I love to curl up with a nice, steaming cup of tea and a free book to review. In fact I subscribe to three book review sites: Book Crash, Book Rooster and The Bookplex just so I can indulge in my favorite leisure activity. What’s even better is when an author contacts me for a review. If you’re an author looking for someone to review your book or short story, check out my Request a Review page.
Because I like to share the great reads I’ve found (and warn readers of the not-so-great finds), I developed a system:
- One cup — worse than a cup of luke warm black pekoe
- Two cups — it may be hot, but you’ll need plenty of sweetener just to tolerate it
- Three cups — it’s not my favorite, but it beats going without
- Four cups — nice and hot and only needs a smidge of sweetener to be perfect
- Five cups — loose leaf vanilla Earl Grey, yummy
Sometimes a book or story doesn’t warrant a five cup rating, but it’s so good it can’t be missed. For those I include the “Must Read” starburst in front of the cup rating. You’ll find my cup rating above the picture of the cover. Enjoy!
The Caves of Etretat, Book One of Four (The Sirenne Saga) by Matt Chatelain
Canadian bookstore owner Paul Sirenne is thrust into a quest for answers when his parents are found murdered, their bodies cut up into the letters H.N. A note sent before his father’s murder drives Sirenne to seek out the roots of a long-forgotten family secret.
He heads to the town of Etretat, France, on the trail of a hundred year old mystery hidden in the pages of ‘The Hollow Needle’, by Maurice Leblanc. Together with Leblanc’s great-granddaughter, Sirenne unearths puzzles, codes and historical mysteries, exposing a secret war for control of a cave fortress in Etretat’s chalk cliffs.
‘THE CAVES OF ETRETAT’ is the first in a four-book epic adventure following Paul Sirenne, an average man unknowingly manipulated into becoming the key in the final phase of a complex conspiracy spanning millennia. Inextricably woven into history, the series re-writes everything we know in a non-stop rollercoaster of a ride where nothing is ever as it seems.
This story starts with a bang. The first chapter pulled me in and I couldn’t wait to read the rest of the story. The mystery of the caves is interesting and often begs to be solved throughout the book.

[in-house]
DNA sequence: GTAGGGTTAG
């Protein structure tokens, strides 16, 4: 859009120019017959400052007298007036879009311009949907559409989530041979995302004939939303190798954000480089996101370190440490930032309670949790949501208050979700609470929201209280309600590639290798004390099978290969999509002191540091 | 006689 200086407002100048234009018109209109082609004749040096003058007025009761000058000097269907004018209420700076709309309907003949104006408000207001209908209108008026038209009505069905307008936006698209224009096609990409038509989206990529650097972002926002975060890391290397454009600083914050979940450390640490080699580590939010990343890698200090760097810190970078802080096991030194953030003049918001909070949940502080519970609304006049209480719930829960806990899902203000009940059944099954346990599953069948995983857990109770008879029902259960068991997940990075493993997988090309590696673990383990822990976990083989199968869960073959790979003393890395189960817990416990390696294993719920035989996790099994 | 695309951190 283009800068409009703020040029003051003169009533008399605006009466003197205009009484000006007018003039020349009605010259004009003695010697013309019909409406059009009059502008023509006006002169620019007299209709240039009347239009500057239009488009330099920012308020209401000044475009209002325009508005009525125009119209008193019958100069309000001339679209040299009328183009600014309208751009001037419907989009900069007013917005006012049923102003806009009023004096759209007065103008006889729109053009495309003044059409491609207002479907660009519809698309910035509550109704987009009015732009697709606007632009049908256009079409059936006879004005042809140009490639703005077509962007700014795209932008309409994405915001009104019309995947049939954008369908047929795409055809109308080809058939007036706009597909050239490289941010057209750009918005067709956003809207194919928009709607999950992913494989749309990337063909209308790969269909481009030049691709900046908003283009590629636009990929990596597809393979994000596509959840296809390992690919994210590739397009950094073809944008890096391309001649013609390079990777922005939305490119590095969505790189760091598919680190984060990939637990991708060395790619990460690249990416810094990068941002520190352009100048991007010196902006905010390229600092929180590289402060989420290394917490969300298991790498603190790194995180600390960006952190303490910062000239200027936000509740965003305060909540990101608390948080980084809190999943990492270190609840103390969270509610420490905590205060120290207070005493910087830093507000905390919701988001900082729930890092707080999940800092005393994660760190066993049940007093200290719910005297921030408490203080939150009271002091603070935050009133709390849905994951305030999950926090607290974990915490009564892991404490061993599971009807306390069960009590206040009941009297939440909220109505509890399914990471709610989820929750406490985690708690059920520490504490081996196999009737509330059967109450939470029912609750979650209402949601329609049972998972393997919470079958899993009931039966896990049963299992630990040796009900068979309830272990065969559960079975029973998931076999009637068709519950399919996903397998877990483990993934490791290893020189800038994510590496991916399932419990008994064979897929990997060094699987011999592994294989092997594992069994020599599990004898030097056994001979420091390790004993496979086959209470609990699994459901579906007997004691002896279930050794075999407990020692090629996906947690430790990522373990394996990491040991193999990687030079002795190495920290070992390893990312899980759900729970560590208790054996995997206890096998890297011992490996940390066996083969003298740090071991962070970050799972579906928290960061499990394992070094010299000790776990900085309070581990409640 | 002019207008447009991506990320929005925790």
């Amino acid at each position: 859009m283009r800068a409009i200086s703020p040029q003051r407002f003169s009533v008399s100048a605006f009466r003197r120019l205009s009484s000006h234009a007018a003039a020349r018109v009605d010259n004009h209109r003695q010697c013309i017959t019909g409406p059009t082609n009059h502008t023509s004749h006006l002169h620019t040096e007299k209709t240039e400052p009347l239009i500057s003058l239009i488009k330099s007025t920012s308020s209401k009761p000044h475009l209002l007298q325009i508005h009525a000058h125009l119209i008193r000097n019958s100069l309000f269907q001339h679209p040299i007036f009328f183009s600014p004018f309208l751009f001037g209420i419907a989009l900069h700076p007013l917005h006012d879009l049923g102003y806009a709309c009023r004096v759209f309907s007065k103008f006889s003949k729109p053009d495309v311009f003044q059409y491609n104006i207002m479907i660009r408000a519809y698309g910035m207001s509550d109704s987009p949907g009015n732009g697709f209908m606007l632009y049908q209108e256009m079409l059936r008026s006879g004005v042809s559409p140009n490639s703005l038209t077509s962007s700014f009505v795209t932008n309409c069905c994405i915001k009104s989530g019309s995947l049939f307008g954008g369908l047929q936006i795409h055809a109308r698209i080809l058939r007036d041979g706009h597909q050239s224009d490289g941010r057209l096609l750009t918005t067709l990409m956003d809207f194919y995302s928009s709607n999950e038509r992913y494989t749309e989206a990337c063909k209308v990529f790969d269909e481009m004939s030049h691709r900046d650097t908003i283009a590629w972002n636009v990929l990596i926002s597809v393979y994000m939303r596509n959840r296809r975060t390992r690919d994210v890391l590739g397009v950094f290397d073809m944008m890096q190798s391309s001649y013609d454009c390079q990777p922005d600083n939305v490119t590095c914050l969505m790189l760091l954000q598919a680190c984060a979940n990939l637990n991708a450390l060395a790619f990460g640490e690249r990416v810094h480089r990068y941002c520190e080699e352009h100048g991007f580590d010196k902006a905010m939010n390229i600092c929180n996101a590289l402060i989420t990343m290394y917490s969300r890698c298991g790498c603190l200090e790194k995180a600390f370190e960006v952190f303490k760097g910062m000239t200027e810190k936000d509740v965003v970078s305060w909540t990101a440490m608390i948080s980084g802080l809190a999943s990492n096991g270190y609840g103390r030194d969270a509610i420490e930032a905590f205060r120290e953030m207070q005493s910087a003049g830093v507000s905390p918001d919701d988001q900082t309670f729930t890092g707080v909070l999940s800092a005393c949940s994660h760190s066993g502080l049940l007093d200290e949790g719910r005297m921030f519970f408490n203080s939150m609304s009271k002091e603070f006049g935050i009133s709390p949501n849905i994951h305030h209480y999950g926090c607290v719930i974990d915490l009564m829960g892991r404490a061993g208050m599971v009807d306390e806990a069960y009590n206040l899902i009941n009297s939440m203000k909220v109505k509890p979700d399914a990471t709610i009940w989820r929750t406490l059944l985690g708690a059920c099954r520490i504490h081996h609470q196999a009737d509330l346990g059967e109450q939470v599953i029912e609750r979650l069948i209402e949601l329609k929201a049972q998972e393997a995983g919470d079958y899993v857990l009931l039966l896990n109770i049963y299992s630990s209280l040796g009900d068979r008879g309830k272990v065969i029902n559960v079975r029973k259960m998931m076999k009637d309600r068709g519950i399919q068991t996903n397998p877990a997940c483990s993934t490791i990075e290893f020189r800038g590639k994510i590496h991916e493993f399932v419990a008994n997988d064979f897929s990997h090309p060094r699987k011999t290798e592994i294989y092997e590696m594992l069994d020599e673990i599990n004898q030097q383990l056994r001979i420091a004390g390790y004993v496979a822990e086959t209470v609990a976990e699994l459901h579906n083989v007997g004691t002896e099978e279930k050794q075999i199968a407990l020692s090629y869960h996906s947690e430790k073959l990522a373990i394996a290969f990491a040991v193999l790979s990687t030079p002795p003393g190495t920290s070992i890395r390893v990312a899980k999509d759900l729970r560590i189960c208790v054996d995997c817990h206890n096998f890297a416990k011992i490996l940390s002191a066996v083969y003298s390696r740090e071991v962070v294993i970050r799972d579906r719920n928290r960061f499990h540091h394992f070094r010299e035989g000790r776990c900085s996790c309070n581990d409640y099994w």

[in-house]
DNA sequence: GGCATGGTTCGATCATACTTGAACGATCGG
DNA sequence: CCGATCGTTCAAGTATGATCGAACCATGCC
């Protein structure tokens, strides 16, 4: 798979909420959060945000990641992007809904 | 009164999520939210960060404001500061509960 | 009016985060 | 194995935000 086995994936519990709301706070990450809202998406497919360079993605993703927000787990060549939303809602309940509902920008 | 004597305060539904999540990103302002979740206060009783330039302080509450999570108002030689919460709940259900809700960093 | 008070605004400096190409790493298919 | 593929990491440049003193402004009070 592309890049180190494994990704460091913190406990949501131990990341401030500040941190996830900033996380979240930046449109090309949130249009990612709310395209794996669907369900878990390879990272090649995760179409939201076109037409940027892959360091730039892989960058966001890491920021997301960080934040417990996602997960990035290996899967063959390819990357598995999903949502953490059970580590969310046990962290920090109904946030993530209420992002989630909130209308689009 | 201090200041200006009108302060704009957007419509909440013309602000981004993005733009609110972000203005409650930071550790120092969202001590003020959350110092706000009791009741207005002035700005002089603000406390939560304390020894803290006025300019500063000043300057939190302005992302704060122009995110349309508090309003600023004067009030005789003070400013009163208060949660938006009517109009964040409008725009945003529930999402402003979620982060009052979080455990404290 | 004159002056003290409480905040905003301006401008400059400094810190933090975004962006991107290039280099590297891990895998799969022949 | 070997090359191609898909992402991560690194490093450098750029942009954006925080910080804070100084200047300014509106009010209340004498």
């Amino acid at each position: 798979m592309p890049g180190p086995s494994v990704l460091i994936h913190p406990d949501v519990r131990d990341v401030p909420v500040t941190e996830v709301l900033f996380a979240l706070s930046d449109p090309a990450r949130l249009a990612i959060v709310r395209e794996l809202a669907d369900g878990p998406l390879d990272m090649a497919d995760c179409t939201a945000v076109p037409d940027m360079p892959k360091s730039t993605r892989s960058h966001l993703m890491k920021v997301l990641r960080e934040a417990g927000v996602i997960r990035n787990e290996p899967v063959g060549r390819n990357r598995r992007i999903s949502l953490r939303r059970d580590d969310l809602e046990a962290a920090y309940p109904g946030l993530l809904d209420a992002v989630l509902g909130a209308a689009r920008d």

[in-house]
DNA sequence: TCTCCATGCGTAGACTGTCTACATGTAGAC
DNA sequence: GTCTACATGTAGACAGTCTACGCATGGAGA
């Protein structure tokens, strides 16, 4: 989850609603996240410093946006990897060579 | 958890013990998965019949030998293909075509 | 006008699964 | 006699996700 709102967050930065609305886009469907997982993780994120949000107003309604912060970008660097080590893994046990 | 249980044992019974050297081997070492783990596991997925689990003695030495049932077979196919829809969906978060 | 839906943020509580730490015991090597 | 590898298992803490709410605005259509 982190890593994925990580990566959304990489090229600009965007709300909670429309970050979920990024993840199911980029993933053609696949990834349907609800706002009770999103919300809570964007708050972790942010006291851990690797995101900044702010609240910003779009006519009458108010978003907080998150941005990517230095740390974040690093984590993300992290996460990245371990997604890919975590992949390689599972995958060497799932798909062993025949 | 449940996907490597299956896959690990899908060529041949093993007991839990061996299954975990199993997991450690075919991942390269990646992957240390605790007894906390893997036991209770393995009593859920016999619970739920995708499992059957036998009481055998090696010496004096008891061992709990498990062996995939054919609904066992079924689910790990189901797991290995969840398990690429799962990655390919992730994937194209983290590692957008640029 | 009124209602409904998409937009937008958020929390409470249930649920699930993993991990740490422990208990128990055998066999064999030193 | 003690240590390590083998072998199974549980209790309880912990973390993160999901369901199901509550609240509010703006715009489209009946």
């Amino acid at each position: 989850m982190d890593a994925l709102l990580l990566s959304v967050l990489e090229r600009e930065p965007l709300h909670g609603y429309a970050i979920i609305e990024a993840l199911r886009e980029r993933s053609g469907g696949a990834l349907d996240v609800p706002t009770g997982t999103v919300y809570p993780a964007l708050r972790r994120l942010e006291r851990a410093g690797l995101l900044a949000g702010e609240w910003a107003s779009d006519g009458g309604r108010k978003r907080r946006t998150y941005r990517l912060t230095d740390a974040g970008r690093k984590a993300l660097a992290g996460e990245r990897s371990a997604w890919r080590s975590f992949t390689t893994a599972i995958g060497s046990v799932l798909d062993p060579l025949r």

I’ll be the first to admit that I’m not interested in romance novels and this book is a good example of why. Not only do the main characters fall in love extremely fast, but it’s mushy, as in Romeo-and-Juliet-can’t-live-without-each-other mushy. These are two adults on a quest to beat a killer to the answer about a mysterious cave. Falling in love isn’t what’s bad it’s that it’s awkward and rushed.
Which brings me to another flaw: for a man who just lost his father and step-mother, Paul seems rather pulled together. In fact, the whole serial killer angle seems to be a McGuffin that’s dropped less than half-way through. Sorry, but if I just lost my folks in such a horrendous way I doubt I’d easily forget it. It would be front and center in my mind and I have a feeling it would often get in the way of solving the mystery.
Last of all is the often awkward dialogue. I don’t know many people who use their friends names so often in a brief conversation. Nor do people generally speak in such stilted language. Cliche characterizations aside, there is very little delineation between each character’s way of speaking. I was also a bit put off by the large amount of info dumping monologues. I realize there was a need for the information to be revealed and only certain characters had that information, but it might have made for a more intense reading if those characters were more reticent about giving their information.
Despite the rushed romance, awkward dialogue and McGuffin-like murders, the mystery was enough for me to continue reading and even enjoy the story. So long as the price remains low, I would recommend The Caves of Etretat, Book One of Four (The Sirenne Saga) by Matt Chatelain to anyone wanting a light adventure to escape into.
- Free for Review